Bob's Gutsy Leadership Blog

Amazon: A Rare Strategic Mistake?

Whole Foods’ first store opened in 1978 in Austin, Texas.   National expansion began in earnest in 1984 and it has grown to 500 stores in North America.    In October of 2017 it was acquired by Amazon. Whole Foods’ amazing growth was due to three points of differentiation that it used to attract its unique customer set:

  • Natural Organic Foods – Whole Foods was the first and only USDA Certified Organic food chain, and customers were taught that what is good for them is foods free of chemicals, artificial colors or flavors, preservatives, etc.  It basically put organic on the map!
  • Regional Distinctive Items – Local Whole Foods managers were encouraged to stock in their stores small local/regional brands that were very distinctive, matched the natural/organic/fresh positioning, and had very high profit margins. 
  • Discriminating Customers – They developed a cultlike reputation of being the store for the educated, upscale, health-conscious customer.

A lot has changed in the marketplace since the Amazon acquisition, and the Whole Foods business is currently suffering.  Here are the key reasons:

  • Now Organic, Healthy-Food Offerings Are Everywhere – The big grocery chains love selling such products, with their much higher profit margins.
  • Amazon and the Virus Are Driving Fast, Efficient, Online Ordering – The online-ordering-and-pickup business at Whole Foods is making progress but it lags the big grocery chains.  Online ordering is quite different than the experience of the classic Whole Foods shopper.  It is about speed and efficiency.  You are not selling the traditional Whole Foods experience (no distinctive items or incredibly attractive produce driving unplanned purchases). Hence, it is inherently not that attractive to a lot of Whole Foods customers-of-old.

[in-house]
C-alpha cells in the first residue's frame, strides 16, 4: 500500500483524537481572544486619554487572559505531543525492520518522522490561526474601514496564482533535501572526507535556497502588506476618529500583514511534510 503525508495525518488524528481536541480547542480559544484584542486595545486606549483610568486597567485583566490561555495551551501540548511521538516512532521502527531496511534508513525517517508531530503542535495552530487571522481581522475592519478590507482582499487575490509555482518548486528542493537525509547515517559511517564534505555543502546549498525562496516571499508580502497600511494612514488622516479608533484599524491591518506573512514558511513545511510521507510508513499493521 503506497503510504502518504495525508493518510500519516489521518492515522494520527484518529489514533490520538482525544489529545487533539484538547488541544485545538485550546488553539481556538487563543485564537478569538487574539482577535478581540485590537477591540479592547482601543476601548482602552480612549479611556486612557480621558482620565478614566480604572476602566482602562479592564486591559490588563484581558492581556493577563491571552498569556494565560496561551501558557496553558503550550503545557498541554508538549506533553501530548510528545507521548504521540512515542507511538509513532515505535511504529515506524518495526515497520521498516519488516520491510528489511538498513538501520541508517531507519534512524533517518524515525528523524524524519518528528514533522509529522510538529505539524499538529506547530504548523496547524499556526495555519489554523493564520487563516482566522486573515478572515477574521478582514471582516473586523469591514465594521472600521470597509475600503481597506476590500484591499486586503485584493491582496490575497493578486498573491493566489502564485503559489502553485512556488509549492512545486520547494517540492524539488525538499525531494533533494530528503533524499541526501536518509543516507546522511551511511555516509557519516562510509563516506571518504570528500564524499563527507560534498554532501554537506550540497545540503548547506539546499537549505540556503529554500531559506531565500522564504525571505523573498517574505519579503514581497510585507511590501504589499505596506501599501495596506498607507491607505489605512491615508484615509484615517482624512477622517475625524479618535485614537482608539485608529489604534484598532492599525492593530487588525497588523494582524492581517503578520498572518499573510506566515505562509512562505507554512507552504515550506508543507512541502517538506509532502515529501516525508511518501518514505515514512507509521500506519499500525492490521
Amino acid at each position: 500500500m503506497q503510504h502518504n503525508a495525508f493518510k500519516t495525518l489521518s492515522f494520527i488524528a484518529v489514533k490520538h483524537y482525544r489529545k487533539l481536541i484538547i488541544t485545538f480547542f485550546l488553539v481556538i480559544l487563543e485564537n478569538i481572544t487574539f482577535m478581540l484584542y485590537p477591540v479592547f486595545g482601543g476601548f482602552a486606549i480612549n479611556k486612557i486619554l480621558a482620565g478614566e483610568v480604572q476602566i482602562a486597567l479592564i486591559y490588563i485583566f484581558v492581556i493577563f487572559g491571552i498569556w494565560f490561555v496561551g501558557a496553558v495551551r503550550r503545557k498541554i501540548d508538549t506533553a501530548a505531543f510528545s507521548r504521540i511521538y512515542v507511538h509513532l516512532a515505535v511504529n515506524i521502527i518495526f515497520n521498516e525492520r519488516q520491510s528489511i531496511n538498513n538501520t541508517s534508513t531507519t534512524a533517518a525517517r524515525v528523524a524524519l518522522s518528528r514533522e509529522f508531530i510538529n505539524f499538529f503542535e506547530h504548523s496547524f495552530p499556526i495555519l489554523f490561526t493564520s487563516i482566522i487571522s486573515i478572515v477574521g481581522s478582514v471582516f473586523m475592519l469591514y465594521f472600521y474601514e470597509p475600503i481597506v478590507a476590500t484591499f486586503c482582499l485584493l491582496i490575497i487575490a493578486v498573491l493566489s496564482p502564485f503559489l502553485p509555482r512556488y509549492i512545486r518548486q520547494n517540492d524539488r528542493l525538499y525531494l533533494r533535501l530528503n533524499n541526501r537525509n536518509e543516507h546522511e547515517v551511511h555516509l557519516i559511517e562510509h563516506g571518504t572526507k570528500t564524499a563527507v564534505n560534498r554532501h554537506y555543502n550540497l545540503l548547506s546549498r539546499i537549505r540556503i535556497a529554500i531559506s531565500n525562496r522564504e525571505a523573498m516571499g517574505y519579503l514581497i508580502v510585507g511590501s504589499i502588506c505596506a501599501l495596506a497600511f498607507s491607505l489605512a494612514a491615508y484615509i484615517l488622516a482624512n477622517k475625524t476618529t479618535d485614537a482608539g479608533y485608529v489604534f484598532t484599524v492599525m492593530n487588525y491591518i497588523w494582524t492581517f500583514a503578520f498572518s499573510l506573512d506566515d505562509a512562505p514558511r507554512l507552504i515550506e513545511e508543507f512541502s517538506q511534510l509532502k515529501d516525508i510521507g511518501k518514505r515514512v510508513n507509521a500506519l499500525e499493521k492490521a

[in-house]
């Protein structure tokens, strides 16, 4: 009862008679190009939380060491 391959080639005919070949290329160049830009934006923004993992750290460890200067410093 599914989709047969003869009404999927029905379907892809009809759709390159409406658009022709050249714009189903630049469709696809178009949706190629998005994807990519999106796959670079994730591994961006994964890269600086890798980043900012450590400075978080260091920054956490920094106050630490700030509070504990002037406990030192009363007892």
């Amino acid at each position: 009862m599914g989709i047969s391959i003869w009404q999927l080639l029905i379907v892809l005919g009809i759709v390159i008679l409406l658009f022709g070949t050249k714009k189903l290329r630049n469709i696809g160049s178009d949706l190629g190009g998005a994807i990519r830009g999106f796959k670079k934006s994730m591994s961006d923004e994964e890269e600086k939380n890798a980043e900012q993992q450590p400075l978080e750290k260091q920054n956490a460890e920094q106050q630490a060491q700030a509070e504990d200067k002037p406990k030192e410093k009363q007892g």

• No More Local, Store-Level Decision Making – Amazon has moved Whole Foods to central decision making, so those distinctive regional items are disappearing, along with their lush profit margins.  No more unique offerings that were very appealing to the Whole Foods loyalists.
  • A Low Priority for Amazon – Amazon is all about disrupting via technology.  Surprisingly, Amazon seems to be putting all of its push in the technology area into its new grocery chain it is launching called Amazon Fresh, with the stores jam-packed with the latest tech wizardry such as checkout via just putting things in your cart, Alexa telling you which aisle things are in, and if you choose, fast efficient ordering online with quick delivery.

The result is Whole Foods is suffering badly, and they can’t blame it all on the virus.  They are trailing all the key players like Walmart, Kroger, and Trader Joe’s in online sales, store traffic, and total revenue.  For example, store traffic was off 25% versus year ago in September, far lower that even its most direct competitor Trader Joe’s, and with some of the big chains showing growth versus year ago.

Long time grocery industry consultant Bill Bishop summarized the situation this way: “Amazon’s purchase of Whole Foods, in retrospect, was probably a strategic mistake.”

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